In the absence of measurement dating uncertainty, robust stability in the presence of model mismatch can be readily established, using the monotonicity of the system and model which is formulated here as an assumption. The study of measurement dating uncertainty eﬀects is more involved. Once expressed in the sampled time-scale, the control scheme exhibits a variable delay discrete-time dynamics. No straightforward eigenvalues or Nyquist criterion analysis (see [GQ02]) can be used to infer stability. Instead, a complete stability analysis in a space of suﬃciently large dimension, with a well chosen norm, yields a proof of robust stability under a small gain condition. Interestingly, this small-gain bound is reasonably sharp, so that it can serve as guideline for practical implementation. The novelty of the approach presented in this chapter lies in the proof technique. It does not treat the uncertainty of the delay using the Padé approximation approach considered in [ZCMC09], but directly uses an extended dimension of the discrete time dynamics. It is believed that these arguments of proof could be extended to address more general problems, in particular to higher dimensional forms (lifted forms) usually considered to recast general iterative learning control into run-to-run as is clearly explained in [WGD09].

The chapter has two objectives. After laying out a precise problem statement in Section 2.3, it establishes robust stability results with respect to model mismatch when measurements are delayed but exactly dated in Section 2.4.1. Then, it extends robust stability to small model errors when measurements are delayed and their dating is uncertain in Section 2.4.2. Those results are illustrated through simulations in Section 2.5.

### Plant under consideration (delay-free)

We note y the controlled variable (output) of the considered plant and u the control variable (input). It is assumed that there exists fp a strictly monotonous smooth function such that y = fp(u) (2.2)

Although fp is unknown, we can use a model of it, f, which is also smooth and monotonous1, such that fp(0) = f (0). Usually, f is a rough estimate of fp. Typical models are represented in Figure 2.1. For the simulations considered in this chapter, the model error can be as large as 20-40%, which is representative of industrial applications requirements.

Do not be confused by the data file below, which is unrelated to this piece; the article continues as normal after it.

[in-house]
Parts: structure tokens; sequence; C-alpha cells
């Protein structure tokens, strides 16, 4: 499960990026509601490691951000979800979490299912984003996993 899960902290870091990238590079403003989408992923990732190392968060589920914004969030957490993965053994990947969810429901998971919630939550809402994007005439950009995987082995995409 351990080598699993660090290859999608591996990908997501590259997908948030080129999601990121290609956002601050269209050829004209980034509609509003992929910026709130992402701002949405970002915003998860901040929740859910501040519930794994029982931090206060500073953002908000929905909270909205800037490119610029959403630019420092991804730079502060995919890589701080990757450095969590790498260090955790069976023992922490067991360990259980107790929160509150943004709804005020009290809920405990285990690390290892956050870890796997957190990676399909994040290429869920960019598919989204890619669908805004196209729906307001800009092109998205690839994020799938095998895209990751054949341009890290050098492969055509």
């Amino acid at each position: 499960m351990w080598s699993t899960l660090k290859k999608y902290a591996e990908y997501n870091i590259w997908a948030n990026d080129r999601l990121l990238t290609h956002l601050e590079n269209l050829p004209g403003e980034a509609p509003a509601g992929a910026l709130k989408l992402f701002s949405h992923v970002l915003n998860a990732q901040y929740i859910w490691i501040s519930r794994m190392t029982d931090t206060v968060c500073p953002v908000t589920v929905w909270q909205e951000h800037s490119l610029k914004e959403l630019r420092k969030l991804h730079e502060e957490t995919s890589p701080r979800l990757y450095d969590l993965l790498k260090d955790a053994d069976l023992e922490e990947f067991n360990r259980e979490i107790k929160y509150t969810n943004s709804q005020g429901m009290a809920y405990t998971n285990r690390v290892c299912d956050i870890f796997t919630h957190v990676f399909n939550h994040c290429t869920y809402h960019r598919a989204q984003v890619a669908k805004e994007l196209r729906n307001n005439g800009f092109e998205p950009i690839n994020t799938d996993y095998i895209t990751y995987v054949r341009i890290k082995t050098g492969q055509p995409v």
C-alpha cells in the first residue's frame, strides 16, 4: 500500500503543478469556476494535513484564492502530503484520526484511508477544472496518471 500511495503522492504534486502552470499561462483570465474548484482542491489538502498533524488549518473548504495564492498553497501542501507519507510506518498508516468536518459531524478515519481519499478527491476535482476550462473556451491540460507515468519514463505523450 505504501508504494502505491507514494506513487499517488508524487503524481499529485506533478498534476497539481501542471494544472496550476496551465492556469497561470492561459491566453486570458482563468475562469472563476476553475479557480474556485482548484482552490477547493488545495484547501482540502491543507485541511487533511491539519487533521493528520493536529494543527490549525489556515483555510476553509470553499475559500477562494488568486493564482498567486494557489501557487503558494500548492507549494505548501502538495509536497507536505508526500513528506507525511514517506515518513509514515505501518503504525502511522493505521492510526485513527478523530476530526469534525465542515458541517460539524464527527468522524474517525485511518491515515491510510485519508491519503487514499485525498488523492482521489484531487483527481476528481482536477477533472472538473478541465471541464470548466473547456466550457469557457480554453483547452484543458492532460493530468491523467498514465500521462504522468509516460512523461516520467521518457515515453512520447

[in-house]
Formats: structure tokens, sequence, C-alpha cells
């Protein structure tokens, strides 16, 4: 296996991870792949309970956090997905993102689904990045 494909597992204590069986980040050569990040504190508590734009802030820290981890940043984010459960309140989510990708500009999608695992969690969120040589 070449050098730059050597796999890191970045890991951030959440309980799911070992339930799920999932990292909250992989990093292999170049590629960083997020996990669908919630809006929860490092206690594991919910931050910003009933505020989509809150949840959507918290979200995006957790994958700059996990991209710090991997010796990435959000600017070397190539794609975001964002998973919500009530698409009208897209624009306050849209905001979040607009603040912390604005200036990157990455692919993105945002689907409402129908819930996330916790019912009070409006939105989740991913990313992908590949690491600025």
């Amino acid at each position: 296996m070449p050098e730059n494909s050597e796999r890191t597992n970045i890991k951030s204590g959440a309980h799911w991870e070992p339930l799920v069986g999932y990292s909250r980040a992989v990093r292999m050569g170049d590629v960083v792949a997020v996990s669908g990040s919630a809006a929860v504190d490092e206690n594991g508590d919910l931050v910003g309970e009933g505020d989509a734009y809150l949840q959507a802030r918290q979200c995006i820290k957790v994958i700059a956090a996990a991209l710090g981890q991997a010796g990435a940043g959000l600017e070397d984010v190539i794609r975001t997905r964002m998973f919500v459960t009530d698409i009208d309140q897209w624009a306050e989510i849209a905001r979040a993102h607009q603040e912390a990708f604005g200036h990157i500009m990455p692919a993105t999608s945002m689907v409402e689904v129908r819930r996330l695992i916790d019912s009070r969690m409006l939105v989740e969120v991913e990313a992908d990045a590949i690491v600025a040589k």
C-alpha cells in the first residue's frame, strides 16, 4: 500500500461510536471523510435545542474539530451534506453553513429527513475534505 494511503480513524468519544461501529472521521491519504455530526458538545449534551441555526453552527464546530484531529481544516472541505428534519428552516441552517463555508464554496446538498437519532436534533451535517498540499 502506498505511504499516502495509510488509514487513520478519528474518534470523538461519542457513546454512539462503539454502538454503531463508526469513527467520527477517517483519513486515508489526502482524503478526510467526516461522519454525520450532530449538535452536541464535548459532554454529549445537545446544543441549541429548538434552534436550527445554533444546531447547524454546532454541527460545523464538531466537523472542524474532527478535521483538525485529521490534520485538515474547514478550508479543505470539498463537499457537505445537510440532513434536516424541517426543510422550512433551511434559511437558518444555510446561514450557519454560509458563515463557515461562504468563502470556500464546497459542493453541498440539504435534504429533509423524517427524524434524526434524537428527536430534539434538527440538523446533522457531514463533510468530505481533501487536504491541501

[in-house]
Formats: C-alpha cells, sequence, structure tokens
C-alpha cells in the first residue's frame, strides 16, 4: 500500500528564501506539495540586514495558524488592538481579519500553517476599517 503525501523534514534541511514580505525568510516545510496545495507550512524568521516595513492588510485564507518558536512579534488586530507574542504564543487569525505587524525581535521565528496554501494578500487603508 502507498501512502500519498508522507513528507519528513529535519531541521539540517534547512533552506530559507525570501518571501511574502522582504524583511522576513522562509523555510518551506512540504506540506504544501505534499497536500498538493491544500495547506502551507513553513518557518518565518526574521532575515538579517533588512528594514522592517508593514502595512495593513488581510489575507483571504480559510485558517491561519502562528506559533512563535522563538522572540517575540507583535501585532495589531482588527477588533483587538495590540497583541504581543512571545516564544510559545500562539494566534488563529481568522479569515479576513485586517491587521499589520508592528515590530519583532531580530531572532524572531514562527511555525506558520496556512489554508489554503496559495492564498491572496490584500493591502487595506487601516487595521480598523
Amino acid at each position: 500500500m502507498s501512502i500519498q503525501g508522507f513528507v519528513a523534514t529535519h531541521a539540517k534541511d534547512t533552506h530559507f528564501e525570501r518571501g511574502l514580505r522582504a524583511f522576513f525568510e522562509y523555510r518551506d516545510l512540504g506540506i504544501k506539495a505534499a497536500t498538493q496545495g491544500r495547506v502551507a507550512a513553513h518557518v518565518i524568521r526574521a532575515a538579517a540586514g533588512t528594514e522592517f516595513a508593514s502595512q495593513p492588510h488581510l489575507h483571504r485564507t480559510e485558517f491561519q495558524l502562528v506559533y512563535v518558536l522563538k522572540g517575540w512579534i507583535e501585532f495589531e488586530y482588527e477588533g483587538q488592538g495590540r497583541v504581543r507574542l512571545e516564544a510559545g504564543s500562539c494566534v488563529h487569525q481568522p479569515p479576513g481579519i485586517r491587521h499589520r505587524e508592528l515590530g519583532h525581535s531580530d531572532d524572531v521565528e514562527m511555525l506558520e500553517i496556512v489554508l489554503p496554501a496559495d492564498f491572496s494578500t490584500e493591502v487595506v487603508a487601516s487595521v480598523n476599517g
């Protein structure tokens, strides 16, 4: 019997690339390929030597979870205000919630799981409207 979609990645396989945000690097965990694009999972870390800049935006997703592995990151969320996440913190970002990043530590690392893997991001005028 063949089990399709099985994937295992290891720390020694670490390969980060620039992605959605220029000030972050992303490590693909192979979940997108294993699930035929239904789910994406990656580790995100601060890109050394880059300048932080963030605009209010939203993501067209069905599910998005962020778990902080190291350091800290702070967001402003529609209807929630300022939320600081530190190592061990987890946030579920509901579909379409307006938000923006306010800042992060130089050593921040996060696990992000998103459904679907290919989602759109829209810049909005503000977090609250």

The target value c for the controlled variable is assumed to be reachable by both the system and the model, i.e. there exists uc and u˜c verifying fp(uc) = c, f(˜uc) = c (2.3)

**Metrology delay**

A measurement system provides estimates of y with some time delay in a sampled manner. In many cases, this delay is time varying. Depending on the IT structure, measurements dating is usually done either using timestamping or an a priori estimation of the measurement delay. Either way, exact measurement dating is usually impractical, and some uncertainty on the measurement delay must be considered.

In the system considered in this chapter, the measurements available for feedback in a control loop thus have two specificities. They are delayed and the measurement delay 0 ≤ D itself is varying and uncertain. With 0 ≤ Dˆ the available estimation of D, we note Δ ˆ − the mismatch. Next, we formulate two modelling assumptions

Assumption 1. There exits Dmax such that D ≤ Dmax.

Assumption 2. There exits Δmax such that Δ ≤ Δmax. If Assumption 1 holds, it is clear from definition that −Dmax ≤ Δ.

#### Control problem

A closed-loop controller can be designed for system (2.2). Each time a measurement is received, the control is updated and the value of the control is kept constant until the next measurement is received, creating piece-wise constant control signals (with varying step-lengths). Repetitive application of this process generates a sequence of inputs and outputs. The delay results in shift of index in the measurement sequence.